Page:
Many municipalities lack candidates who want to run for office
By Jason Cato and Brian C. Rittmeyer
Published: Sunday, Nov. 3, 2013, 12:01 a.m.
When two-term Avonmore Mayor Aileen Reid decided not to seek re-election this year, she thought for sure someone would run for the office.
But that didn't happen, and the ballot before voters on Tuesday will be blank.
“It is a huge commitment. I know myself that, many times, I don't feel that I'm giving it all I can. I can put in 40 hours a week just searching for grants and still not be done,” she said.
It's a problem facing nearly one in five municipalities in the seven-county Pittsburgh region of Allegheny, Armstrong, Beaver, Butler, Fayette, Washington and Westmoreland.
Of the 434 municipal elections for mayor, council, supervisor or commissioner, 78 municipalities, about 18 percent, have no candidates or too few candidates running for available seats, Trib Total Media found.
In the Alle-Kiski Valley, 11 percent of those races have no candidates or a lack of them for the seats available. The problem is most pronounced in the valley's portion of Armstrong County, with 22 percent of races affected — for council in Applewold, Freeport, Manorville and North Apollo; and supervisor in Burrell, Cadogan and Gilpin
“That's a higher number than I would have thought,” said Dick Hadley, executive director of the Allegheny League of Municipalities. “It's becoming harder and harder to attract quality people to run for local office. And that's a shame, because local politics have a greater impact on everyday life than state or national politics.”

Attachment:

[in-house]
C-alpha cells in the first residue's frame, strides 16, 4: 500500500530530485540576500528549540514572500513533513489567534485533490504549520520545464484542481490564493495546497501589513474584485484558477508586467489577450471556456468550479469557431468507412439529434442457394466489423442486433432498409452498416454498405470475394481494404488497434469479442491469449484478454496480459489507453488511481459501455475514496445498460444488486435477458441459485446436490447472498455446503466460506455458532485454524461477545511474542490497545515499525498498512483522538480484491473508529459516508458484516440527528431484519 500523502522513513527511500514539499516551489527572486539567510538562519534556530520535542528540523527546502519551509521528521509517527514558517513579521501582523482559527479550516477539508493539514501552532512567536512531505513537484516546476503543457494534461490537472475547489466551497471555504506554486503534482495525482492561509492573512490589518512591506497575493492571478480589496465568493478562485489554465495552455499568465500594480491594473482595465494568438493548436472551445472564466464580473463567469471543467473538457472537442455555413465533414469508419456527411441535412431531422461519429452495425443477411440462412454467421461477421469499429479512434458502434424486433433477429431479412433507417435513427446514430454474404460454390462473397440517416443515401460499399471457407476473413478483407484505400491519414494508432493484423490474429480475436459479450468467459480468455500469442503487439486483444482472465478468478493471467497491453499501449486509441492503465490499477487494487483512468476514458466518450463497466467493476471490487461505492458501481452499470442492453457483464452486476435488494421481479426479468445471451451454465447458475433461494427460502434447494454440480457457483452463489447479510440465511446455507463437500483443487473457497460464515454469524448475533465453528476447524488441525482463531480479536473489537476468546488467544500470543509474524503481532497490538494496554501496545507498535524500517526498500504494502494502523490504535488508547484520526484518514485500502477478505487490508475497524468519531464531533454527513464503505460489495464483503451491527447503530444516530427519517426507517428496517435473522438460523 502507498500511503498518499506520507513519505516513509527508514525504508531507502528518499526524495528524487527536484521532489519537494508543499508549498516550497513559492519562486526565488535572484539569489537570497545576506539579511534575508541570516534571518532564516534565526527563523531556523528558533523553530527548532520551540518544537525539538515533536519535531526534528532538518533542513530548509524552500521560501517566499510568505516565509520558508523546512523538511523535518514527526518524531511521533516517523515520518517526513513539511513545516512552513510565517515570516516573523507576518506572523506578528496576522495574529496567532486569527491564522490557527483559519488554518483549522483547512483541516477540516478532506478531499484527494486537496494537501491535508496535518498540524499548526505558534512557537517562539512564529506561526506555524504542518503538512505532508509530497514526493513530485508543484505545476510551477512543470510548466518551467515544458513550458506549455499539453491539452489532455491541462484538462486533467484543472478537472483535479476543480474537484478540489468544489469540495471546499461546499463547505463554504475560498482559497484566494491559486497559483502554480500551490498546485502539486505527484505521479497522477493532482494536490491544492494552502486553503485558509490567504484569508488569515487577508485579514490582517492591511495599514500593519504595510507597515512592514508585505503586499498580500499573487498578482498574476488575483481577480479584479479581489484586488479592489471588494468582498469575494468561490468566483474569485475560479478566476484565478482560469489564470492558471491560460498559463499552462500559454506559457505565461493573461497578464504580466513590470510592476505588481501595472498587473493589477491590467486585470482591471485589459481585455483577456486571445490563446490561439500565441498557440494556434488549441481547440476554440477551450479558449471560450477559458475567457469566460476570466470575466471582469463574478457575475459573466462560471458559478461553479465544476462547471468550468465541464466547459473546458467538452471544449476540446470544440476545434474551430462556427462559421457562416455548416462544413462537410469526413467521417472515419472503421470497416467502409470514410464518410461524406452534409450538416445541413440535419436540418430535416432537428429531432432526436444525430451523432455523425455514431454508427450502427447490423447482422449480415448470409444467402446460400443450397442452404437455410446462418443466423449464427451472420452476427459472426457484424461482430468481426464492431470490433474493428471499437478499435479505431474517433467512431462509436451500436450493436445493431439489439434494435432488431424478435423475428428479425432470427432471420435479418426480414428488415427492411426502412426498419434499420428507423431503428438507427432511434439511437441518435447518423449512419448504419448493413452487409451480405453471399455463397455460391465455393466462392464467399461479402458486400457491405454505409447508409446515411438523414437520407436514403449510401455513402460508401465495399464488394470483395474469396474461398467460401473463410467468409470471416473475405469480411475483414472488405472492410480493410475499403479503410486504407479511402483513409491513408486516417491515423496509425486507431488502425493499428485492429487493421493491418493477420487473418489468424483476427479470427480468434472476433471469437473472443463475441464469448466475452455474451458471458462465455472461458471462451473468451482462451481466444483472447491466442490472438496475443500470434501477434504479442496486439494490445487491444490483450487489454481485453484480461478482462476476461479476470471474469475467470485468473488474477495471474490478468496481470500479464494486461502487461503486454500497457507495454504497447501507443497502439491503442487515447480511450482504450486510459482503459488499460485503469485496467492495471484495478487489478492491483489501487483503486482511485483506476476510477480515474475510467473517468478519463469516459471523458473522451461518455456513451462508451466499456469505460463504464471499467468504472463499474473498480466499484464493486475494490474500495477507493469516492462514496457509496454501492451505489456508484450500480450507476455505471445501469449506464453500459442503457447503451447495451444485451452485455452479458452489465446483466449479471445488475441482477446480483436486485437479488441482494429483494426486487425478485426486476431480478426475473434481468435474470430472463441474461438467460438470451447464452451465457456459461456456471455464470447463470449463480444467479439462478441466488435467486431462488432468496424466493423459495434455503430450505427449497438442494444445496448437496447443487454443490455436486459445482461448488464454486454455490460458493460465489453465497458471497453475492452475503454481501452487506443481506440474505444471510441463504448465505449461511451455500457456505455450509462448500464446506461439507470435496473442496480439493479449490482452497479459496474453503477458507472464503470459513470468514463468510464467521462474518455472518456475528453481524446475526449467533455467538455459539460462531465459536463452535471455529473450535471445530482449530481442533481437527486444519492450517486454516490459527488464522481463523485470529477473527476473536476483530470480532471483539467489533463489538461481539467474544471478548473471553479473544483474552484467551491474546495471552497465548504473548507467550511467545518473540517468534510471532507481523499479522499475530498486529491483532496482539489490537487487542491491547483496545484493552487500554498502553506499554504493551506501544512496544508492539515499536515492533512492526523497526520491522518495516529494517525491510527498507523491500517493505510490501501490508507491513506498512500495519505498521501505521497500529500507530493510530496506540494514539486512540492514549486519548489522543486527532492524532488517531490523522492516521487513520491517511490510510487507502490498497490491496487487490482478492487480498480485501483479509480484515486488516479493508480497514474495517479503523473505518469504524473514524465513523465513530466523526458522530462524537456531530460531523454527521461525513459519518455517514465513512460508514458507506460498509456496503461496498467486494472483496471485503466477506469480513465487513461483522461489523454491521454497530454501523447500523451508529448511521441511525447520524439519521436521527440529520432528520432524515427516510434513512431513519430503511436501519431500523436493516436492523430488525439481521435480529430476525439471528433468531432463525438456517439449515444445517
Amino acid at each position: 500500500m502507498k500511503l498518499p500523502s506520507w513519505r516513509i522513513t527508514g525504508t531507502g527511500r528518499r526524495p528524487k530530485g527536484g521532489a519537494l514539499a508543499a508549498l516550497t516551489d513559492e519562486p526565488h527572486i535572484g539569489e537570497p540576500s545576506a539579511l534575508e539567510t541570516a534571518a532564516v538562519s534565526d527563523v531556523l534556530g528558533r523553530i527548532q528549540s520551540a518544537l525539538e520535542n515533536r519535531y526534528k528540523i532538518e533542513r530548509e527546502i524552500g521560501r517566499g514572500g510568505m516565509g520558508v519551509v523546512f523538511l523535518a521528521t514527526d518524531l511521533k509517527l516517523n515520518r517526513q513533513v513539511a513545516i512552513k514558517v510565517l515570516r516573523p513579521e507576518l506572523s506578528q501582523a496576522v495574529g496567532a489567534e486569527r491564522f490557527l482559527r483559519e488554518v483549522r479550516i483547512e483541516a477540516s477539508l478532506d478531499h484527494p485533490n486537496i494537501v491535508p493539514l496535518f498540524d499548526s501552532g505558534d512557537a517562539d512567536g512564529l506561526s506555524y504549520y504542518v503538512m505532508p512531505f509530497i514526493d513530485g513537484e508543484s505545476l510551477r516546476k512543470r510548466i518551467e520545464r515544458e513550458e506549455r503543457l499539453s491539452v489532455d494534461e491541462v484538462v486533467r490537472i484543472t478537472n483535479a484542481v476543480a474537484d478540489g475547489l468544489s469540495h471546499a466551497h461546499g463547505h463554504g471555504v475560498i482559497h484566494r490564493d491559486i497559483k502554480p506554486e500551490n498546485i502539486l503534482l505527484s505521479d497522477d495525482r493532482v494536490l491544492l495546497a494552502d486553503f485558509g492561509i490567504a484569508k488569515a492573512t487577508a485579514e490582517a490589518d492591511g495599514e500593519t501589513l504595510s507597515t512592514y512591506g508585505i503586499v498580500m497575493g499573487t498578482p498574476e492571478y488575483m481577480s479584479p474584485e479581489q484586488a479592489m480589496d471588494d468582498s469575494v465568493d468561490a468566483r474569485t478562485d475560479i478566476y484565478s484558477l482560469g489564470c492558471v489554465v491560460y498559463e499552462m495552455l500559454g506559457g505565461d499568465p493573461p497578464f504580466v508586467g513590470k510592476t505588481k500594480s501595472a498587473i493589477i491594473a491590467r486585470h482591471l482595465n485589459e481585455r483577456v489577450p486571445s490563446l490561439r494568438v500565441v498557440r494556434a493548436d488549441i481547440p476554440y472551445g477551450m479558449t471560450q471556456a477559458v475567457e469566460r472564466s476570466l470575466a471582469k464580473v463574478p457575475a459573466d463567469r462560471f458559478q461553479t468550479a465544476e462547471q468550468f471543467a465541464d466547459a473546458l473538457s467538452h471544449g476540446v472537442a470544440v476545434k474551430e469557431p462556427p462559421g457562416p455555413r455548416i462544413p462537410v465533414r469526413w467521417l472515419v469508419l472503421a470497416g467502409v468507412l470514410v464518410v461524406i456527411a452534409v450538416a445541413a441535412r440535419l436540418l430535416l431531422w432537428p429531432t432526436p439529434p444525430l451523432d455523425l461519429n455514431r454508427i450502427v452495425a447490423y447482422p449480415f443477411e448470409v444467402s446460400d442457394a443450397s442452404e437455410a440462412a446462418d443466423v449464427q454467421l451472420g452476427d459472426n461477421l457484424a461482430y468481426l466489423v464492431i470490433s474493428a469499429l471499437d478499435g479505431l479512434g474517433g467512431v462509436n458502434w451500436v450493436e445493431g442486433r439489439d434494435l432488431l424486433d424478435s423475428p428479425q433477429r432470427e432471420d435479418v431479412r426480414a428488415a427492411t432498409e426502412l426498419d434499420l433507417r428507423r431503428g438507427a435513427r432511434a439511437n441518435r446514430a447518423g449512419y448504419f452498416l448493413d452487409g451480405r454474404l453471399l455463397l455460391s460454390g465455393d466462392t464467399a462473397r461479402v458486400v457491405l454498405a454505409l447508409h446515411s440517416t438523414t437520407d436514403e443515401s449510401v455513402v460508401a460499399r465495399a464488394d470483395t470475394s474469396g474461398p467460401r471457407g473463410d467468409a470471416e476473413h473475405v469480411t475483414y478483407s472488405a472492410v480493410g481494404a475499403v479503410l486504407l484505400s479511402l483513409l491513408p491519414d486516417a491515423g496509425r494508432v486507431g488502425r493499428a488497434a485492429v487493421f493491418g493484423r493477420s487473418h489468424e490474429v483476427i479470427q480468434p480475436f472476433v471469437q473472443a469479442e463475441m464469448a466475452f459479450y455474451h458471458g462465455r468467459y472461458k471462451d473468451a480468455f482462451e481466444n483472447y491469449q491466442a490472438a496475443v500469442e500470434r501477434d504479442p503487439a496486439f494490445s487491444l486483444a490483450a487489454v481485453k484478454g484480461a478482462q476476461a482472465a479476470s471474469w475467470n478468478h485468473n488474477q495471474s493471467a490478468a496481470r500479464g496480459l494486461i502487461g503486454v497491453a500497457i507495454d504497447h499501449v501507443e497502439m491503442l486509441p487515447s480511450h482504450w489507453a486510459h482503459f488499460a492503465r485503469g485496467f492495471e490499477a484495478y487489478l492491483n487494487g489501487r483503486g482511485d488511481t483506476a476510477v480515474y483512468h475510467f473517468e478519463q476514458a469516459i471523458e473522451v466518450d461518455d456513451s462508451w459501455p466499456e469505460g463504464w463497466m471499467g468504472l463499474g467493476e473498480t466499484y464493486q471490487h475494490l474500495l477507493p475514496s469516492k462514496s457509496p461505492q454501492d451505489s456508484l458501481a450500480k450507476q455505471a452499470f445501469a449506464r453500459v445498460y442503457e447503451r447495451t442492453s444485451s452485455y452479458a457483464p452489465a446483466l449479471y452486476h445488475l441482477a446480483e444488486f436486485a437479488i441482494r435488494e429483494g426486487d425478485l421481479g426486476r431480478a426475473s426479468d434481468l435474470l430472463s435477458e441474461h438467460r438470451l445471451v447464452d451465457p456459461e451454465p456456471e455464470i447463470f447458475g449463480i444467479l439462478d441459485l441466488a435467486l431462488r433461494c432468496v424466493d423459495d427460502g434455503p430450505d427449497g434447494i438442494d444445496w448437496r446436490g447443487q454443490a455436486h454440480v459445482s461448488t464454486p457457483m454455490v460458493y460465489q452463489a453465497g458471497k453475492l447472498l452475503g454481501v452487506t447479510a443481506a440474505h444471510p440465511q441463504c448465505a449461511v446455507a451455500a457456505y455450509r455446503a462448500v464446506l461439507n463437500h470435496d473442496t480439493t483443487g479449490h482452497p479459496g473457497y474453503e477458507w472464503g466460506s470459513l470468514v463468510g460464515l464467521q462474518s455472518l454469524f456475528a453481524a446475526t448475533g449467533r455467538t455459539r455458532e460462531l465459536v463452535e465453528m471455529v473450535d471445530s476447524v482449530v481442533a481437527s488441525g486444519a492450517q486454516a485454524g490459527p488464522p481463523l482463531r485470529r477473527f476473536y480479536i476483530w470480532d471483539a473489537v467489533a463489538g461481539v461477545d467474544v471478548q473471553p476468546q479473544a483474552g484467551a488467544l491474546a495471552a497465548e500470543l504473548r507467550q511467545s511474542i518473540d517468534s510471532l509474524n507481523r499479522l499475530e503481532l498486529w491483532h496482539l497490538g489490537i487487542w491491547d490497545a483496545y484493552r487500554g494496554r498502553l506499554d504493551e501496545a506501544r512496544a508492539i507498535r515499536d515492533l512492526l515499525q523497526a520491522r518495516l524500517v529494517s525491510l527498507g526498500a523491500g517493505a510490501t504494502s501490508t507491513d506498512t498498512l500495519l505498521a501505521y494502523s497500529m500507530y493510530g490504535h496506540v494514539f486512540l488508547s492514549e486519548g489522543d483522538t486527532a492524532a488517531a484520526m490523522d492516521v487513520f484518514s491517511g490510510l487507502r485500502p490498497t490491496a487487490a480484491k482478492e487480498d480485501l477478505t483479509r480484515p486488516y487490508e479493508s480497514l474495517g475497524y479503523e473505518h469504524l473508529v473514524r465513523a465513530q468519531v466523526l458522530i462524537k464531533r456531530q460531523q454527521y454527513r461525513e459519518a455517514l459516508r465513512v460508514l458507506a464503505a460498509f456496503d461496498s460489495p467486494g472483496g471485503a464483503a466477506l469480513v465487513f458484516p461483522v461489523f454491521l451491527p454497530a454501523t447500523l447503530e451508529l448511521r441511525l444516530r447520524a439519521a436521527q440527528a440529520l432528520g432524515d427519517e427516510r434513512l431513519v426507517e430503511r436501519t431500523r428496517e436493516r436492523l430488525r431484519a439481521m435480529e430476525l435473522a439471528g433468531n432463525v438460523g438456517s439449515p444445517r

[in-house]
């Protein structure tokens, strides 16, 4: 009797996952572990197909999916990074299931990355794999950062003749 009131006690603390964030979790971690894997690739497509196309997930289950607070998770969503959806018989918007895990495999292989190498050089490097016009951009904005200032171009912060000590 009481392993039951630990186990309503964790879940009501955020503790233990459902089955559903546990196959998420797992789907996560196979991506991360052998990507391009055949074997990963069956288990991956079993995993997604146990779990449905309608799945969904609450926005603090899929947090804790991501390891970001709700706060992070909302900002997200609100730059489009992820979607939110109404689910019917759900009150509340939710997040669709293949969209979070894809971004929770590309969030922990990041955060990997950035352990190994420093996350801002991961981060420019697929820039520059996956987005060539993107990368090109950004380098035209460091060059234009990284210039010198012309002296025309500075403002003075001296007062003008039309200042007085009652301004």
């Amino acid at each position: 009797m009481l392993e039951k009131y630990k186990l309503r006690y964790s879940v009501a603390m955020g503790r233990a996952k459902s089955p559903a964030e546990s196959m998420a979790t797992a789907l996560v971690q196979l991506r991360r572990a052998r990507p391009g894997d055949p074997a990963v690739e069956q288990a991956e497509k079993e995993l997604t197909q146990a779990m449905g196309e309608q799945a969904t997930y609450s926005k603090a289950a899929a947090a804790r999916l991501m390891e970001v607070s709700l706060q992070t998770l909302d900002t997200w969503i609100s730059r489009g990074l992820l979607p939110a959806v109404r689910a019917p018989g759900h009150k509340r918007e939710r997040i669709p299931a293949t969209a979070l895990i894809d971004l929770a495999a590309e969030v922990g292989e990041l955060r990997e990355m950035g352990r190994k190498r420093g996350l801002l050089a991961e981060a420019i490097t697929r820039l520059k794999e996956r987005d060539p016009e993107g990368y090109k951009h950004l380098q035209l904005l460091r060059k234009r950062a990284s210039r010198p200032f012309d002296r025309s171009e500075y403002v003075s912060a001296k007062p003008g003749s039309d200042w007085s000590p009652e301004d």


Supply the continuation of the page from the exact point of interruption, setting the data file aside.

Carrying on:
Armstrong County has the highest percentage of uncontested or under-contested core municipal races for mayor, council, supervisor or commissioner. A third of its municipalities have a candidate deficit. The lowest percentage is in Allegheny County, where about 10 percent of its 115 municipal elections don't have enough candidates.
In North Apollo, no names appear on the ballot for three council seats. Council President Eugene Burns said he forgot his term was up this year and is waging a write-in campaign to keep his seat.
It's a “sad state of affairs” that no one wants to run, said Burns, serving his second stint on council.
“I wish people would take more interest,” he said. “I tell them to come to the meetings. Most of the time it's not that bad.”
Most of the core municipal races examined are in some of the region's smallest municipalities. Sixty-three municipalities have fewer than 1,000 residents; six have fewer than 100.
In Armstrong County, Applewold's 2010 population was just 310. No one is running for a two-year term on council, and there are only two candidates for three four-year seats.
“It's like trying to get volunteer firemen and everything else today. Everyone is too busy, and no one wants to do anything. No one wants to volunteer,” said Applewold Councilman Mark Feeney, a candidate for a four-year seat.
University of Pittsburgh political communication professor Gerald Shuster, a former Kittanning councilman, said serving on local governing boards can be “thankless,” given the amount of work required and potential criticism.
“It would be nice to say, ideally, people do this as a public service,” he said, “but that's a pretty tough responsibility to assume whenever you see people on the street every day and the results of your votes or actions are paramount in their minds because it impacts them immediately.”
Dana Brown, executive director of the Pennsylvania Center for Women and Politics at Chatham University, said she hopes growing discontent with national politics in Washington isn't hurting local governments.